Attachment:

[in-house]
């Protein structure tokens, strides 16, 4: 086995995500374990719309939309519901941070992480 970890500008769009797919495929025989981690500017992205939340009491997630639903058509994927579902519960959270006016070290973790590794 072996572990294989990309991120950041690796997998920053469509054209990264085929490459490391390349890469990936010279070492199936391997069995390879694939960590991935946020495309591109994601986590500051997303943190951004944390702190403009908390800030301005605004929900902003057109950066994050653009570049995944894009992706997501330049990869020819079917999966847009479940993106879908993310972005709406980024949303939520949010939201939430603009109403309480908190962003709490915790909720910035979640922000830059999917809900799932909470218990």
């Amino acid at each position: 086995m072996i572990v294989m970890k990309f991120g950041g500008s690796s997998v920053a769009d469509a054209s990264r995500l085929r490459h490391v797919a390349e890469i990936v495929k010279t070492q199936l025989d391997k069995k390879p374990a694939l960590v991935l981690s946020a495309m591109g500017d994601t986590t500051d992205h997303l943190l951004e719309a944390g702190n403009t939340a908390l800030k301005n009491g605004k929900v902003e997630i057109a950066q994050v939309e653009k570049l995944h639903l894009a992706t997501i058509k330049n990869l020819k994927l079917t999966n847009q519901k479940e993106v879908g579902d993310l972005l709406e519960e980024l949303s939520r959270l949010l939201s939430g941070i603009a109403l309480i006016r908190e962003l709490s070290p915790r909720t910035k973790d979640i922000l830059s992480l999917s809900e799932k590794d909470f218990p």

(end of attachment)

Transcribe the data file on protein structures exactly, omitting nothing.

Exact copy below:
[in-house]
């Protein structure tokens, strides 16, 4: 086995995500374990719309939309519901941070992480 970890500008769009797919495929025989981690500017992205939340009491997630639903058509994927579902519960959270006016070290973790590794 072996572990294989990309991120950041690796997998920053469509054209990264085929490459490391390349890469990936010279070492199936391997069995390879694939960590991935946020495309591109994601986590500051997303943190951004944390702190403009908390800030301005605004929900902003057109950066994050653009570049995944894009992706997501330049990869020819079917999966847009479940993106879908993310972005709406980024949303939520949010939201939430603009109403309480908190962003709490915790909720910035979640922000830059999917809900799932909470218990």
């Amino acid at each position: 086995m072996i572990v294989m970890k990309f991120g950041g500008s690796s997998v920053a769009d469509a054209s990264r995500l085929r490459h490391v797919a390349e890469i990936v495929k010279t070492q199936l025989d391997k069995k390879p374990a694939l960590v991935l981690s946020a495309m591109g500017d994601t986590t500051d992205h997303l943190l951004e719309a944390g702190n403009t939340a908390l800030k301005n009491g605004k929900v902003e997630i057109a950066q994050v939309e653009k570049l995944h639903l894009a992706t997501i058509k330049n990869l020819k994927l079917t999966n847009q519901k479940e993106v879908g579902d993310l972005l709406e519960e980024l949303s939520r959270l949010l939201s939430g941070i603009a109403l309480i006016r908190e962003l709490s070290p915790r909720t910035k973790d979640i922000l830059s992480l999917s809900e799932k590794d909470f218990p």